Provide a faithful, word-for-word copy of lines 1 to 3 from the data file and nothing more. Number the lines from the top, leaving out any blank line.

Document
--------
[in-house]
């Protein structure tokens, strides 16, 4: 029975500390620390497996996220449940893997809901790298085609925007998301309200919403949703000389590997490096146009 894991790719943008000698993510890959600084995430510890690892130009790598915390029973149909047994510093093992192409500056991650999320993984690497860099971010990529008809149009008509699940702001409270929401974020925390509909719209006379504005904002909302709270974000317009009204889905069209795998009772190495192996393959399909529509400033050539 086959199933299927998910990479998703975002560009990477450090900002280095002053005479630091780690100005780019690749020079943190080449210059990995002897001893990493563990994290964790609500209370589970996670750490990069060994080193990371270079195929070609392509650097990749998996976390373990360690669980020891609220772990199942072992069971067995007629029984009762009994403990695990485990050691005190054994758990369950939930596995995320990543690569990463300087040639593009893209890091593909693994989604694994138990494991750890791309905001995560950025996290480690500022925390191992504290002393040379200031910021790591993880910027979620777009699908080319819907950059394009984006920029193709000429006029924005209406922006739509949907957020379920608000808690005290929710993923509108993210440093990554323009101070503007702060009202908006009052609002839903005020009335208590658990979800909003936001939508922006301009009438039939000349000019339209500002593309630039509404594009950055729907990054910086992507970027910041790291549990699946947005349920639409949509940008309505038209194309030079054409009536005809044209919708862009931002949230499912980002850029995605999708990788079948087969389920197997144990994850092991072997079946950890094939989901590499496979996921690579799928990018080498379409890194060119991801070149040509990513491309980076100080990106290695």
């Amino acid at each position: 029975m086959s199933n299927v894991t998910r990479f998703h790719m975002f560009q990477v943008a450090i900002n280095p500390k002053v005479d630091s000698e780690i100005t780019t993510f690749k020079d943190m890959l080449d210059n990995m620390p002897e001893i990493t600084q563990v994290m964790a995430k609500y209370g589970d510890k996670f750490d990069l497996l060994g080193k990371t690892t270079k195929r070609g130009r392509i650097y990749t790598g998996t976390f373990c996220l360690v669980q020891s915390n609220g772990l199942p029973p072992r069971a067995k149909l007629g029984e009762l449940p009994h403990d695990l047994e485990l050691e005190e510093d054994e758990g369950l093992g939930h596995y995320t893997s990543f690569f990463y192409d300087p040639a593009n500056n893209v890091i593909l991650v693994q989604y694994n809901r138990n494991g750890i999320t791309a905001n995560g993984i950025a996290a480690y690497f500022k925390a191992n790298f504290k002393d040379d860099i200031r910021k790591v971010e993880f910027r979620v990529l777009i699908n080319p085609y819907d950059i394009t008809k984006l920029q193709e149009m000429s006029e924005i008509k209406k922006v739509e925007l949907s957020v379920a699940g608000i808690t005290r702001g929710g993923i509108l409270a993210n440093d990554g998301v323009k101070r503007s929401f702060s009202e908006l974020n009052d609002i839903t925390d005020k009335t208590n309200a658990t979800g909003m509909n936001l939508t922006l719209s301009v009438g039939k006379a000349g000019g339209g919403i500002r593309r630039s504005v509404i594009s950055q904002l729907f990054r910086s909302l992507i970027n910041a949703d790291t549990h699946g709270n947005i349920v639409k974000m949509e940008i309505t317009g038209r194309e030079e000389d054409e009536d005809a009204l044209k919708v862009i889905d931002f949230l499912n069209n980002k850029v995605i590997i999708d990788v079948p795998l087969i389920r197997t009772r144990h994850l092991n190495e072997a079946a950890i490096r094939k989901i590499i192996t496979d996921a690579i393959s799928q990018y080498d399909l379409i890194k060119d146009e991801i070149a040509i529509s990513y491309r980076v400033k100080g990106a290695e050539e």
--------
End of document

[in-house]
């Protein structure tokens, strides 16, 4: 029975500390620390497996996220449940893997809901790298085609925007998301309200919403949703000389590997490096146009 894991790719943008000698993510890959600084995430510890690892130009790598915390029973149909047994510093093992192409500056991650999320993984690497860099971010990529008809149009008509699940702001409270929401974020925390509909719209006379504005904002909302709270974000317009009204889905069209795998009772190495192996393959399909529509400033050539 086959199933299927998910990479998703975002560009990477450090900002280095002053005479630091780690100005780019690749020079943190080449210059990995002897001893990493563990994290964790609500209370589970996670750490990069060994080193990371270079195929070609392509650097990749998996976390373990360690669980020891609220772990199942072992069971067995007629029984009762009994403990695990485990050691005190054994758990369950939930596995995320990543690569990463300087040639593009893209890091593909693994989604694994138990494991750890791309905001995560950025996290480690500022925390191992504290002393040379200031910021790591993880910027979620777009699908080319819907950059394009984006920029193709000429006029924005209406922006739509949907957020379920608000808690005290929710993923509108993210440093990554323009101070503007702060009202908006009052609002839903005020009335208590658990979800909003936001939508922006301009009438039939000349000019339209500002593309630039509404594009950055729907990054910086992507970027910041790291549990699946947005349920639409949509940008309505038209194309030079054409009536005809044209919708862009931002949230499912980002850029995605999708990788079948087969389920197997144990994850092991072997079946950890094939989901590499496979996921690579799928990018080498379409890194060119991801070149040509990513491309980076100080990106290695």
């Amino acid at each position: 029975m086959s199933n299927v894991t998910r990479f998703h790719m975002f560009q990477v943008a450090i900002n280095p500390k002053v005479d630091s000698e780690i100005t780019t993510f690749k020079d943190m890959l080449d210059n990995m620390p002897e001893i990493t600084q563990v994290m964790a995430k609500y209370g589970d510890k996670f750490d990069l497996l060994g080193k990371t690892t270079k195929r070609g130009r392509i650097y990749t790598g998996t976390f373990c996220l360690v669980q020891s915390n609220g772990l199942p029973p072992r069971a067995k149909l007629g029984e009762l449940p009994h403990d695990l047994e485990l050691e005190e510093d054994e758990g369950l093992g939930h596995y995320t893997s990543f690569f990463y192409d300087p040639a593009n500056n893209v890091i593909l991650v693994q989604y694994n809901r138990n494991g750890i999320t791309a905001n995560g993984i950025a996290a480690y690497f500022k925390a191992n790298f504290k002393d040379d860099i200031r910021k790591v971010e993880f910027r979620v990529l777009i699908n080319p085609y819907d950059i394009t008809k984006l920029q193709e149009m000429s006029e924005i008509k209406k922006v739509e925007l949907s957020v379920a699940g608000i808690t005290r702001g929710g993923i509108l409270a993210n440093d990554g998301v323009k101070r503007s929401f702060s009202e908006l974020n009052d609002i839903t925390d005020k009335t208590n309200a658990t979800g909003m509909n936001l939508t922006l719209s301009v009438g039939k006379a000349g000019g339209g919403i500002r593309r630039s504005v509404i594009s950055q904002l729907f990054r910086s909302l992507i970027n910041a949703d790291t549990h699946g709270n947005i349920v639409k974000m949509e940008i309505t317009g038209r194309e030079e000389d054409e009536d005809a009204l044209k919708v862009i889905d931002f949230l499912n069209n980002k850029v995605i590997i999708d990788v079948p795998l087969i389920r197997t009772r144990h994850l092991n190495e072997a079946a950890i490096r094939k989901i590499i192996t496979d996921a690579i393959s799928q990018y080498d399909l379409i890194k060119d146009e991801i070149a040509i529509s990513y491309r980076v400033k100080g990106a290695e050539e």